Which would lead me to the conclusion that Celtic will probably prevail.

Ladbrokes Game On!
A 3-1 Celtic win at 10/1 looks enticing.

The head can't rule when Hibs are involved though.

2-1 Hibs with Griffiths getting the first goal. 125/1.

If dreams can come true you might as well make a few quid off the back of them.

All odds from Ladbrokes

Monday, August 27, 2012

Contact Lenses For Football Players

There are many times during a person’s life when it is absolutely necessary to have convenient and perfect vision. This is precisely why corrective vision such as glasses and contact lenses are so popular, and why the majority of people get eye tests at some point and at least consider glasses or contacts.

For athletes, these concerns are amplified for a number of different reasons. For example, when you play football, it is absolutely crucial that you are able to focus clearly and easily without worrying about fuzzy or uncertain vision.

Specifically, it is important for footballers to wear comfortable contact lenses when they play the game. Here are a few reasons why:

  • Comfort – Glasses, or even prescription athletic goggles, are always options, and can indeed be comfortable for many people. However, Acuvue contacts come in enough styles and with enough different capabilities that most players ought to be able to find a pair of lenses that work just fine. Generally, contacts are preferable to glasses or goggles from a comfort standpoint, as they allow you to keep your focus completely on the game, rather than on the fit of the glasses or goggles to your face.
  • Safety – When a football player wears a pair of glasses, or even a pair of prescription goggles designed for sports, there is always some risk of injury. The fact is, lenses have hard edges, and sports involve a great deal of contact. The idea of breaking a pair of lenses while playing football is not only unappealing and distracting, but also potentially dangerous for your eyes, your face, and other players. While these dangers are generally remote, contact lenses carry none of these same risks, and are instead completely safe. This is another major reason that contacts tend to be preferable for active footballers.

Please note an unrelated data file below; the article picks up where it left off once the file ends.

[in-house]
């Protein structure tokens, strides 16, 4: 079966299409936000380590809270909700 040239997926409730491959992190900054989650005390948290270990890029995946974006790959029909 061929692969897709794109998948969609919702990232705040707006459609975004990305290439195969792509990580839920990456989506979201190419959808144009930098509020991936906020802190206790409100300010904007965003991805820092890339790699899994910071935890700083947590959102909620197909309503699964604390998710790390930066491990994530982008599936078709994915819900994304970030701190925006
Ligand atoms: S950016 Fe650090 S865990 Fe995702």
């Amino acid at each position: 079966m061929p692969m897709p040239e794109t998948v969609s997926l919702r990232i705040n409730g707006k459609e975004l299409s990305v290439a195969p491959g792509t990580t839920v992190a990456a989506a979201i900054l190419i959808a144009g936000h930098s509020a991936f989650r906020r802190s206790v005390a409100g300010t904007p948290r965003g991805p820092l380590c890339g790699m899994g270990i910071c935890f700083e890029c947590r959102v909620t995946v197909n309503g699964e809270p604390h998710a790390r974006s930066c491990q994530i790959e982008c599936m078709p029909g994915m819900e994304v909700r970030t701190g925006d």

• Clarity – Again, both glasses and contact lenses can correct vision completely, and allow players to see the field, the ball, and other players with absolute clarity. However, glasses and sports goggles are quite susceptible to a variety of different problems that can impair vision. For example, they can be smudged, dirtied, and clouded, and all of these problems will stop a player from being able to see clearly. While contact lenses can become displaced, this problem is less frequent, and the problem is generally very small in comparison to potential obstructions with glasses or goggles. Active football players need to be able to play the game without worrying about potential hindrances or accidents, and this is yet another reason that contacts provide more clarity and freedom when playing football.